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Do government preferences matter for tax competition?

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  • Yongzheng Liu

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Abstract

This paper explores how government preferences affect capital tax decisions of a country. We develop a model in which governments, differentiating in their preferences for economic development and income equality, compete for mobile capital over corporation taxes. The key prediction of the model, borne out in data from OECD countries over the years 1990–2012, is that an increase in government preferences for pursuing economic development relative to income equality makes countries’ horizontal tax reactions stronger. Unlike the existing studies, our result contributes to the tax competition literature by highlighting the importance of government preferences in determining the extent of tax competition among countries and so offering a novel explanation for the widely observed heterogeneous tax policies across countries. Copyright Springer Science+Business Media New York 2016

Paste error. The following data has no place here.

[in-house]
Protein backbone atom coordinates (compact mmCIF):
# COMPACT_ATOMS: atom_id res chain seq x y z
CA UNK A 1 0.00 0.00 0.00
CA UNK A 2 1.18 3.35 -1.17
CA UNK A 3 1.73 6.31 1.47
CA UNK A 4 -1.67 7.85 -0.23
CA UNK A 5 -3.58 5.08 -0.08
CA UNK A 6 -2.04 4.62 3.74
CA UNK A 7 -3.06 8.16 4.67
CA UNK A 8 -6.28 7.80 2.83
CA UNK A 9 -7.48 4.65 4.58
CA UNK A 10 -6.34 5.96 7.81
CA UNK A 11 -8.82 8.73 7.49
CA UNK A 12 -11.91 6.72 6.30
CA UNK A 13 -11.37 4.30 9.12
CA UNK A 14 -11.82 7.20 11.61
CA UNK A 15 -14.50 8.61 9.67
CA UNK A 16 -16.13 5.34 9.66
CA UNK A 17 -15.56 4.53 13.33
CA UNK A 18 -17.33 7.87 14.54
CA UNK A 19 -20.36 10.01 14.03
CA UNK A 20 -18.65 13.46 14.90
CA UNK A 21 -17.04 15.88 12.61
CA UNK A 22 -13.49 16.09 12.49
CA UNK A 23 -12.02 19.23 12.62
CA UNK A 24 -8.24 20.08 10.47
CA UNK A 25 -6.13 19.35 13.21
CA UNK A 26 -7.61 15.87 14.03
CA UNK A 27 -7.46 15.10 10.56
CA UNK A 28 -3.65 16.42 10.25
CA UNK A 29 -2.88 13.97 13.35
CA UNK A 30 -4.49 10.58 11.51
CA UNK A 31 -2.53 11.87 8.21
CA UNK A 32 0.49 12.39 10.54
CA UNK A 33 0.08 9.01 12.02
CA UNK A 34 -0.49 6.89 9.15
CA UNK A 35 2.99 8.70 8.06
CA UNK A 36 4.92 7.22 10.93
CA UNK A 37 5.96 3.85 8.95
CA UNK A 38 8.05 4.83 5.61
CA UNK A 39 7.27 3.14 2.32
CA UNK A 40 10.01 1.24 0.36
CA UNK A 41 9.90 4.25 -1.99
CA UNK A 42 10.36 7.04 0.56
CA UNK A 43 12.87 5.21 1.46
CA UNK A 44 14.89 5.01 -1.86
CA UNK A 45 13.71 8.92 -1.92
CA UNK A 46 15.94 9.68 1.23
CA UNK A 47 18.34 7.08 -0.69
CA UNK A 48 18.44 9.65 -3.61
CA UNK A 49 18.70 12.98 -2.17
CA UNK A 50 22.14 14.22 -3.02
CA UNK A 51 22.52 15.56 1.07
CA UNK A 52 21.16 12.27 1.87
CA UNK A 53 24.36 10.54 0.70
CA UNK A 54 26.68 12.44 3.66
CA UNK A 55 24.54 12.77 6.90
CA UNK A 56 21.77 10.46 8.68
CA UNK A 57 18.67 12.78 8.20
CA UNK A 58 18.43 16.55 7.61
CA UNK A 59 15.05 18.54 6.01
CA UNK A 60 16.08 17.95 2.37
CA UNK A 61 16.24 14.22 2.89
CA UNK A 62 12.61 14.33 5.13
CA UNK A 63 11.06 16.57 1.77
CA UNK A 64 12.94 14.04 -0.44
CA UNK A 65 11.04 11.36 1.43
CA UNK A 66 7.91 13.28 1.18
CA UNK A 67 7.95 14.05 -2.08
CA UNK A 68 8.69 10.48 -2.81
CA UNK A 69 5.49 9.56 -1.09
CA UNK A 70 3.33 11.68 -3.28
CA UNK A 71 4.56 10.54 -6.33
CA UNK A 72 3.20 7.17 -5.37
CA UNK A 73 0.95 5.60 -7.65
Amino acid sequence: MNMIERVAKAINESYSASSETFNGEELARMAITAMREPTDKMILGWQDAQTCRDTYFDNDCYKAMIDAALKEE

Suggested Citation

  • Yongzheng Liu, 2016. "Do government preferences matter for tax competition?," International Tax and Public Finance, Springer;International Institute of Public Finance, vol. 23(2), pages 343-367, April.
  • Handle: RePEc:kap:itaxpf:v:23:y:2016:i:2:p:343-367
    DOI: 10.1007/s10797-015-9367-y
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    Keywords

    Tax competition; Government preferences; Asymmetric tax reactions; H25; R11; R50;

    JEL classification:

    • H25 - Public Economics - - Taxation, Subsidies, and Revenue - - - Business Taxes and Subsidies
    • R11 - Urban, Rural, Regional, Real Estate, and Transportation Economics - - General Regional Economics - - - Regional Economic Activity: Growth, Development, Environmental Issues, and Changes
    • R50 - Urban, Rural, Regional, Real Estate, and Transportation Economics - - Regional Government Analysis - - - General

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